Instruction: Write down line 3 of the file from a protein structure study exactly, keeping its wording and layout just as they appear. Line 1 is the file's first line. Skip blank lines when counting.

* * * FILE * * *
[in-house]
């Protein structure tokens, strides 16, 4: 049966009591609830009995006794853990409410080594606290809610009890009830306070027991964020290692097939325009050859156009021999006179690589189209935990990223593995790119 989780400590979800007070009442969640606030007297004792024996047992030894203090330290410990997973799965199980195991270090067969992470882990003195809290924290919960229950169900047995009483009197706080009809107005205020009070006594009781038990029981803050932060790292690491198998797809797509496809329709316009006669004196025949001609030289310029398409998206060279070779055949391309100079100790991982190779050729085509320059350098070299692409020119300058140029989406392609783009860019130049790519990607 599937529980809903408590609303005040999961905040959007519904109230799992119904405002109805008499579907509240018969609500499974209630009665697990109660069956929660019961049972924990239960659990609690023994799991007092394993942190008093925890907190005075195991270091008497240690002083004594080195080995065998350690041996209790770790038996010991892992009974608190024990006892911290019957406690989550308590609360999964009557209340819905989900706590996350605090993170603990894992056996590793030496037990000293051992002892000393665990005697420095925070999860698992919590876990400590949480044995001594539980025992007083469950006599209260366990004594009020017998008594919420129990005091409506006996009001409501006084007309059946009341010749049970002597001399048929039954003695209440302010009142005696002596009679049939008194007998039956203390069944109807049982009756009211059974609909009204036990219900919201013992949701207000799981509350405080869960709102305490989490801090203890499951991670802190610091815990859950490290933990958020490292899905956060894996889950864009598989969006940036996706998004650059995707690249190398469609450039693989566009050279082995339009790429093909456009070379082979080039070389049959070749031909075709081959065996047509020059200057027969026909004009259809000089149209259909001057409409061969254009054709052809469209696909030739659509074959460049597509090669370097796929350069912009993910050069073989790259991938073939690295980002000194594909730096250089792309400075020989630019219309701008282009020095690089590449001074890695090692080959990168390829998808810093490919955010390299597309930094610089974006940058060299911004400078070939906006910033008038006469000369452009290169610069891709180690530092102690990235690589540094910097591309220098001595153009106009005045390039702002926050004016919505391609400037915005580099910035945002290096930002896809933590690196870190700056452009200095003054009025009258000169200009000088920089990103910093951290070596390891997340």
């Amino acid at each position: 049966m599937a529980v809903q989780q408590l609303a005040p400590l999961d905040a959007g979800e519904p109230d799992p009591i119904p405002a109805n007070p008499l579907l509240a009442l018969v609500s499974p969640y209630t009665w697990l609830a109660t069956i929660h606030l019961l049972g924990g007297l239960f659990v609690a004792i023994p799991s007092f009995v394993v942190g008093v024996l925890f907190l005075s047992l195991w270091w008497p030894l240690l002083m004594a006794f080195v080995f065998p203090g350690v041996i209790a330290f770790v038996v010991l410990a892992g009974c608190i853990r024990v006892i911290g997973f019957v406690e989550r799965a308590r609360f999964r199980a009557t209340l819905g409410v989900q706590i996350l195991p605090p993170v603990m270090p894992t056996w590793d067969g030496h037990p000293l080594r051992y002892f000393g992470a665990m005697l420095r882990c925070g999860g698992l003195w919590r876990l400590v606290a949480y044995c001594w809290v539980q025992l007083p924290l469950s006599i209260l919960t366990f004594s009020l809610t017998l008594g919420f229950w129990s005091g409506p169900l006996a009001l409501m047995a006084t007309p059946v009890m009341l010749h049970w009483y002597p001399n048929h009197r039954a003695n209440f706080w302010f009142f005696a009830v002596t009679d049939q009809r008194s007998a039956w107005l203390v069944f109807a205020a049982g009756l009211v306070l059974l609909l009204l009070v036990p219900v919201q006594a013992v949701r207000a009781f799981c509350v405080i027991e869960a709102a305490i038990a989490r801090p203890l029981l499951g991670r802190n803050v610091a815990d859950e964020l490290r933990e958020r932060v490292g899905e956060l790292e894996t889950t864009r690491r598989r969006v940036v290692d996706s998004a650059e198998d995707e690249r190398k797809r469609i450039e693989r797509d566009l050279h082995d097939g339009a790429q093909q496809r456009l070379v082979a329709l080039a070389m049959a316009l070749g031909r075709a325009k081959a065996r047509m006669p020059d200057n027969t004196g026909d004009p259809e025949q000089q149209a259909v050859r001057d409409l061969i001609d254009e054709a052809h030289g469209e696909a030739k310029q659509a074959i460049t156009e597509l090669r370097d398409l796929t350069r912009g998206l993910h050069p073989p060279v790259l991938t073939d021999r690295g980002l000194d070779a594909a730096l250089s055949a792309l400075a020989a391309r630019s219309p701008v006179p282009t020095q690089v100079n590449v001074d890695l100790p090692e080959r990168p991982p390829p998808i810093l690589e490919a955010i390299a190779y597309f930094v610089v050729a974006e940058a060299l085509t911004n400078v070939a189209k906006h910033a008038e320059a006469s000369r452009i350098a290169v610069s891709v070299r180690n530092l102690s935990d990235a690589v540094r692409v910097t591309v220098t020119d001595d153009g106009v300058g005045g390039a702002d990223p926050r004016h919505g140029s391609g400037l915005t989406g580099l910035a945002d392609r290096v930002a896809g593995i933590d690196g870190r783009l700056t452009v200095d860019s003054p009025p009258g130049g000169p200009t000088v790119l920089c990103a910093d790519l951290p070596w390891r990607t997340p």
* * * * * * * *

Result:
């Amino acid at each position: 049966m599937a529980v809903q989780q408590l609303a005040p400590l999961d905040a959007g979800e519904p109230d799992p009591i119904p405002a109805n007070p008499l579907l509240a009442l018969v609500s499974p969640y209630t009665w697990l609830a109660t069956i929660h606030l019961l049972g924990g007297l239960f659990v609690a004792i023994p799991s007092f009995v394993v942190g008093v024996l925890f907190l005075s047992l195991w270091w008497p030894l240690l002083m004594a006794f080195v080995f065998p203090g350690v041996i209790a330290f770790v038996v010991l410990a892992g009974c608190i853990r024990v006892i911290g997973f019957v406690e989550r799965a308590r609360f999964r199980a009557t209340l819905g409410v989900q706590i996350l195991p605090p993170v603990m270090p894992t056996w590793d067969g030496h037990p000293l080594r051992y002892f000393g992470a665990m005697l420095r882990c925070g999860g698992l003195w919590r876990l400590v606290a949480y044995c001594w809290v539980q025992l007083p924290l469950s006599i209260l919960t366990f004594s009020l809610t017998l008594g919420f229950w129990s005091g409506p169900l006996a009001l409501m047995a006084t007309p059946v009890m009341l010749h049970w009483y002597p001399n048929h009197r039954a003695n209440f706080w302010f009142f005696a009830v002596t009679d049939q009809r008194s007998a039956w107005l203390v069944f109807a205020a049982g009756l009211v306070l059974l609909l009204l009070v036990p219900v919201q006594a013992v949701r207000a009781f799981c509350v405080i027991e869960a709102a305490i038990a989490r801090p203890l029981l499951g991670r802190n803050v610091a815990d859950e964020l490290r933990e958020r932060v490292g899905e956060l790292e894996t889950t864009r690491r598989r969006v940036v290692d996706s998004a650059e198998d995707e690249r190398k797809r469609i450039e693989r797509d566009l050279h082995d097939g339009a790429q093909q496809r456009l070379v082979a329709l080039a070389m049959a316009l070749g031909r075709a325009k081959a065996r047509m006669p020059d200057n027969t004196g026909d004009p259809e025949q000089q149209a259909v050859r001057d409409l061969i001609d254009e054709a052809h030289g469209e696909a030739k310029q659509a074959i460049t156009e597509l090669r370097d398409l796929t350069r912009g998206l993910h050069p073989p060279v790259l991938t073939d021999r690295g980002l000194d070779a594909a730096l250089s055949a792309l400075a020989a391309r630019s219309p701008v006179p282009t020095q690089v100079n590449v001074d890695l100790p090692e080959r990168p991982p390829p998808i810093l690589e490919a955010i390299a190779y597309f930094v610089v050729a974006e940058a060299l085509t911004n400078v070939a189209k906006h910033a008038e320059a006469s000369r452009i350098a290169v610069s891709v070299r180690n530092l102690s935990d990235a690589v540094r692409v910097t591309v220098t020119d001595d153009g106009v300058g005045g390039a702002d990223p926050r004016h919505g140029s391609g400037l915005t989406g580099l910035a945002d392609r290096v930002a896809g593995i933590d690196g870190r783009l700056t452009v200095d860019s003054p009025p009258g130049g000169p200009t000088v790119l920089c990103a910093d790519l951290p070596w390891r990607t997340p």